Alessandro Alessandri

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Alessandro Alessandri also known as Alexander ab Alexandro (1461–1523) was a Neapolitan lawyer of great learning, who flourished towards the end of the fifteenth and beginning of the sixteenth century, was descended of the ancient and noble family of the Alexandri of Naples.

He was born according to some, in 1461. He followed the profession of the law, first at Naples, and afterwards at Rome; but devoted all the time he could spare to the study of polite literature; and at length entirely left the bar, from scruples of conscience respecting the practice of the law, that he might lead a more easy and agreeable life with the muses. “When I saw,” says he, “that the counsellors could not defend nor assist any one against the power or favour of the mighty, I said it was in vain we took so much pains, and fatigued ourselves with so much study in controversies of law, and with learning such a variety of cases so exactly reported, when I saw the judgments passed according to the temerity of every remiss and corrupt person who presided over the laws, and gave determinations not according to equity, but favour and affection.”

The particulars of his life are to be gathered from his work entitled “Genialium Dierum:” It appears by it that he lodged at Rome in a house that was haunted; and he relates many surprising particulars about the ghost, which show him to have been credulous, although perhaps not more so than his contemporaries. He says also, that when he was very young, he went to the lectures of Philetphus, who explained at Rome the Tusculan questions of Cicero; he was there also when Nicholas Perot and Domitius Calderinus read their public lectures upon Martial. Some say that he acted as prothonotary of the kingdom of Naples, and that he discharged the office with great honour; but this is not mentioned in his work.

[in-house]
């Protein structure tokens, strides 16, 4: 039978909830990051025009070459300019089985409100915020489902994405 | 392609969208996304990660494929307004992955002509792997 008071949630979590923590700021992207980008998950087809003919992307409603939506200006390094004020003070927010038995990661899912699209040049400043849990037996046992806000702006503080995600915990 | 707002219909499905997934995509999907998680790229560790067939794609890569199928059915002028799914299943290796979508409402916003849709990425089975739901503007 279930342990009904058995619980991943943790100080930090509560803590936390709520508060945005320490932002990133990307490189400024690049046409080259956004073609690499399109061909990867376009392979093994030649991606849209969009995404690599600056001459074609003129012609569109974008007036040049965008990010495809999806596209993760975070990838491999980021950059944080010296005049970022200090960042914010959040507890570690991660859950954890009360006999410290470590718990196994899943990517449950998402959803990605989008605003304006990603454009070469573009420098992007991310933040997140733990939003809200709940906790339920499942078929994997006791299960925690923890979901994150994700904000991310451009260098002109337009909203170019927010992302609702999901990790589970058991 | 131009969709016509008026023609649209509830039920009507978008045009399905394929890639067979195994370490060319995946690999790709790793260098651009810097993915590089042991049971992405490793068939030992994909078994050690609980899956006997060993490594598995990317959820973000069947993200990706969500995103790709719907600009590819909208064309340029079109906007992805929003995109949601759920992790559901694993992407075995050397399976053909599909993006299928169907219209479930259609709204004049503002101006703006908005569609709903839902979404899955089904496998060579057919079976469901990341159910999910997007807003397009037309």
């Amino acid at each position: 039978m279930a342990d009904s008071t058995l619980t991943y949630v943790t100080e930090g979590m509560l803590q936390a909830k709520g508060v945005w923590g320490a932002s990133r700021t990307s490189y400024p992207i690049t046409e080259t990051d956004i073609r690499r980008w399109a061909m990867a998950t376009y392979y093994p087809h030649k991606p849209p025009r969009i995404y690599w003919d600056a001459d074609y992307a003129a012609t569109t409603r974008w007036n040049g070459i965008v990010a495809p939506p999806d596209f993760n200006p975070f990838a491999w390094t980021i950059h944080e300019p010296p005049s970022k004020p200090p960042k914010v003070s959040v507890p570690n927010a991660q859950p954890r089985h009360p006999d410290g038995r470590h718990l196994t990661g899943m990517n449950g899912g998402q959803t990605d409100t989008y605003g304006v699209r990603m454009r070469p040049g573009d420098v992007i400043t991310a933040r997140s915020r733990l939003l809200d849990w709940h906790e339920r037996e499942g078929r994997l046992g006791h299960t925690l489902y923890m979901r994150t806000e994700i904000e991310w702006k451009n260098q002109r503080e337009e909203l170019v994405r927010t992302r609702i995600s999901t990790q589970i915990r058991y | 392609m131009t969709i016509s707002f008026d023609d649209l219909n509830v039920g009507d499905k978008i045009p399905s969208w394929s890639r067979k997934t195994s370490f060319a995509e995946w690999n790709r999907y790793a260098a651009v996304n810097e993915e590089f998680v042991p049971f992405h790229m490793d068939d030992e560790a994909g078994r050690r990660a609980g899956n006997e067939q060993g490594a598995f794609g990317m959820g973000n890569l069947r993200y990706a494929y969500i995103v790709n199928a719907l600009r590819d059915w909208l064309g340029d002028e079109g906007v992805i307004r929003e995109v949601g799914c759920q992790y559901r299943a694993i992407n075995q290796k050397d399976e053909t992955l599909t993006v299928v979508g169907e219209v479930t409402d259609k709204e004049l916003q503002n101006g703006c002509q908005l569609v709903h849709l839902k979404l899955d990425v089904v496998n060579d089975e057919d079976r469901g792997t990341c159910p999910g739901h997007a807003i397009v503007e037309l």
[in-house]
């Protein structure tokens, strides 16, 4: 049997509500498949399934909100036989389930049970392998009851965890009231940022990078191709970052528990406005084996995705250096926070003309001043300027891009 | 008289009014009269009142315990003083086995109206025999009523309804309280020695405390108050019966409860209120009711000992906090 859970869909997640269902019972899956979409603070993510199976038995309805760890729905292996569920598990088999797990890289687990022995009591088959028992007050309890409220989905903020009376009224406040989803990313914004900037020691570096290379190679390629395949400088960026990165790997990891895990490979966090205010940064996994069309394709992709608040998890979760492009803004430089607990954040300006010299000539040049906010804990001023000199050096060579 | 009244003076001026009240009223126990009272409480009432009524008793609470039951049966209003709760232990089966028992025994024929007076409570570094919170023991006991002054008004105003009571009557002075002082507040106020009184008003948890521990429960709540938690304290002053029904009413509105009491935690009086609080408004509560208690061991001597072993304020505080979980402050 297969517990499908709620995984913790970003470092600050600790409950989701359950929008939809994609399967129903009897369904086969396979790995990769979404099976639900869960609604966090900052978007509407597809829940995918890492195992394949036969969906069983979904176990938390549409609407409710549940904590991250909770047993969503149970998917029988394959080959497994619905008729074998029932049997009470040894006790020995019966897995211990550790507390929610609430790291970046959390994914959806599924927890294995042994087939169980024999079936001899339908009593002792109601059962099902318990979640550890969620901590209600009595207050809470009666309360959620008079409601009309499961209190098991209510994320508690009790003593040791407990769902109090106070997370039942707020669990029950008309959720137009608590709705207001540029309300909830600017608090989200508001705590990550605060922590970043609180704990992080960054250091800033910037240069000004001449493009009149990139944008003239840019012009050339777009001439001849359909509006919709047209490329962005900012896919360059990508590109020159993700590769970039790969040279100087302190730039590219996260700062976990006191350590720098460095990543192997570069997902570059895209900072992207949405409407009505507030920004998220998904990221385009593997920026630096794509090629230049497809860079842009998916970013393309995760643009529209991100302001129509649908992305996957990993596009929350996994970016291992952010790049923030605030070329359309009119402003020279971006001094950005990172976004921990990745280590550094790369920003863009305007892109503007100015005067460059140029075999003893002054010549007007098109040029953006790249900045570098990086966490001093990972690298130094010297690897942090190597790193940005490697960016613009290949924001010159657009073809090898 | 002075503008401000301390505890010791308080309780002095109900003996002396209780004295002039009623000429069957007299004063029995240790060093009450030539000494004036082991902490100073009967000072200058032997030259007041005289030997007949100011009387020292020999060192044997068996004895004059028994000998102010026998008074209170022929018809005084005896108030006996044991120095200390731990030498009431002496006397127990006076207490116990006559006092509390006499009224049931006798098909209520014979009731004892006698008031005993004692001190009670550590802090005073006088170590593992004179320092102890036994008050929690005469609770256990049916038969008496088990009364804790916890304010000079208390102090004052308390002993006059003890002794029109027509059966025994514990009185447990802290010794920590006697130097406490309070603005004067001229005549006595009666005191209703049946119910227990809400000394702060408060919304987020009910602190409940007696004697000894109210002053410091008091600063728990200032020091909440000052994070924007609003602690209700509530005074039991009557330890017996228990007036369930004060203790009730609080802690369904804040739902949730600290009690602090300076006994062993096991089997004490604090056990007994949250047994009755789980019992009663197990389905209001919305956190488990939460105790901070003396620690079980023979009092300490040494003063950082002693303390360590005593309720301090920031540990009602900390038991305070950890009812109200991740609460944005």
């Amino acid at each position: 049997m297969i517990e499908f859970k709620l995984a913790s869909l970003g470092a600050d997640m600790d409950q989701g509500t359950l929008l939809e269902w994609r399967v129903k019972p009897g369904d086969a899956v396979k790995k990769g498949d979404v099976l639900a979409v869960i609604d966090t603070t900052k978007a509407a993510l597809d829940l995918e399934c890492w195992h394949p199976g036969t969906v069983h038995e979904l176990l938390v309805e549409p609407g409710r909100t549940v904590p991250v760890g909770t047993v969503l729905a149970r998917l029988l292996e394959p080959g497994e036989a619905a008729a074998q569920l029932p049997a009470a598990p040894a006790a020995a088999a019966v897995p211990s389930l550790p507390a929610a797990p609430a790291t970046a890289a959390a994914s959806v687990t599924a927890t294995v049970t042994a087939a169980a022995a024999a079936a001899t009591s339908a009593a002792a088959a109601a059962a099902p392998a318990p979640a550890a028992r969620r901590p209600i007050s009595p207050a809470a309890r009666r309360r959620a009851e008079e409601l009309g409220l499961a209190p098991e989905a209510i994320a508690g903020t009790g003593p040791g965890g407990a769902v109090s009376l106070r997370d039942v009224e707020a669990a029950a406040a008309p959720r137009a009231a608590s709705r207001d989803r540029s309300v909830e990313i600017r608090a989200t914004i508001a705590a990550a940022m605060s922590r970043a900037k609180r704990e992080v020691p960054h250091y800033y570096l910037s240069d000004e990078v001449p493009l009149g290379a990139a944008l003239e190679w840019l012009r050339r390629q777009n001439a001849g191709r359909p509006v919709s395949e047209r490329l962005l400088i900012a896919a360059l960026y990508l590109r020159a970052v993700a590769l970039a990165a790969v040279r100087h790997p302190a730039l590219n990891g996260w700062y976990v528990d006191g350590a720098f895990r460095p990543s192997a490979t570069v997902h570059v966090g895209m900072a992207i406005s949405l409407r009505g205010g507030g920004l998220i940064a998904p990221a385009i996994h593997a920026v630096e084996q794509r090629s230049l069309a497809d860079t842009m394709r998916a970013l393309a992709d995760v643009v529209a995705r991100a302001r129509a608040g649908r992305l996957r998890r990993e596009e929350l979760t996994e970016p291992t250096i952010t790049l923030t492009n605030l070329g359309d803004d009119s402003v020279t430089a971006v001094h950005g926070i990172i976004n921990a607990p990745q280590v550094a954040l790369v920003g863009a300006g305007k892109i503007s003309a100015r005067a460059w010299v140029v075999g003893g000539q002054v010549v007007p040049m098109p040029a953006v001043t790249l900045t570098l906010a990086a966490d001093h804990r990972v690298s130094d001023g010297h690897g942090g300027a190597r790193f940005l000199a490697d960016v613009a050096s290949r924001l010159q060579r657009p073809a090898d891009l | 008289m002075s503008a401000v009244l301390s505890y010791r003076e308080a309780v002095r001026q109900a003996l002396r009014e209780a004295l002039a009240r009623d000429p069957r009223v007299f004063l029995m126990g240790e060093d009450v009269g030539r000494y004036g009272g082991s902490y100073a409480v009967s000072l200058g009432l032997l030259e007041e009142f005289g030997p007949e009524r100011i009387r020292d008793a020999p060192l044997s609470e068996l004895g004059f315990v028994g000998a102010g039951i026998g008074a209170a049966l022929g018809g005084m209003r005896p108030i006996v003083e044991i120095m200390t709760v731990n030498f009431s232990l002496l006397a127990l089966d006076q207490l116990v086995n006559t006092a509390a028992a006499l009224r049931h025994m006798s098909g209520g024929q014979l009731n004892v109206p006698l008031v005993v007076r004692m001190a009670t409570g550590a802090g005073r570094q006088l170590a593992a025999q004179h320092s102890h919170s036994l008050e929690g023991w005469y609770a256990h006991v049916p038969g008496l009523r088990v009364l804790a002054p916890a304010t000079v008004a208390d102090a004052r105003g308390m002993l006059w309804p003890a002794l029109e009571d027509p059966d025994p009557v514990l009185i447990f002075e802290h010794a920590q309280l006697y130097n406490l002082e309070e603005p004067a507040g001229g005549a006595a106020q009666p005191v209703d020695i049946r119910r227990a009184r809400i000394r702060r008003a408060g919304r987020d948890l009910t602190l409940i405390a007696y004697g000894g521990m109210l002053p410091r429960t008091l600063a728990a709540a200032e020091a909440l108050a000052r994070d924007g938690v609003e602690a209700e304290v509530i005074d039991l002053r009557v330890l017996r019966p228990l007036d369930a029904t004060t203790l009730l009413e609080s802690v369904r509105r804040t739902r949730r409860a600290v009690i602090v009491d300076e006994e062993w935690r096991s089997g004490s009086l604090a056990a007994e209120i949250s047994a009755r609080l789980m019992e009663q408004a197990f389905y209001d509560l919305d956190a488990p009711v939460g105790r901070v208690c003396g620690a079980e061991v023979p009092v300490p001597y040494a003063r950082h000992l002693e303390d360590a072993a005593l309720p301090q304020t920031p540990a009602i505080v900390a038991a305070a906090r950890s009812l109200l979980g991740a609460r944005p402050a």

Apostolo Zeno fixes his death in 1523, and it is generally agreed that he died at Rome, aged about sixty-two. His work, the “Genialium Dirrum,” is a miscellany of learning and philology, somewhat on the model of the “Noctes Atticae” of Aulus Gellius. The first edition was printed at Rome, 1522, fol. under the title of “Alexandri de Alexandro dies Geniales.” Andrew-Tiraqueau bestowed a commentary on it, entitled “Semestria,” Lyons, 1586, fol. Notes have also been added to it by Christopher Colerus, and Dennis Gotefrid, or Godfrey, which were printed with Tiraqueau’s commentary, Francfort, 1594, fol. The edition of Paris, 1582, is held in estimation, but the best is that of Leyden, 1675, 2 vols. 8vo. There is another work of his, published before the Genialium Dierum, but afterwards incorporated with it, entitled “Alexandri J. C. Napolitani Dissertationes quatuor de rebus admirundis, &c.” Rome, 4to, without date, or printer’s name. Mr. Roscoe, who has introduced him in his life of Leo as a member of the academy of Naples, says that his works prove him to have been a man of extensive reading, great industry, and of a considerable share of critical ability, and perhaps as little tinctured with superstition as most of the writers of the age in which he lived.[1]

Notes[edit]

  1. ^ Alexander Chalmers (1812). The General Biographical Dictionary. 1. p. 411. 

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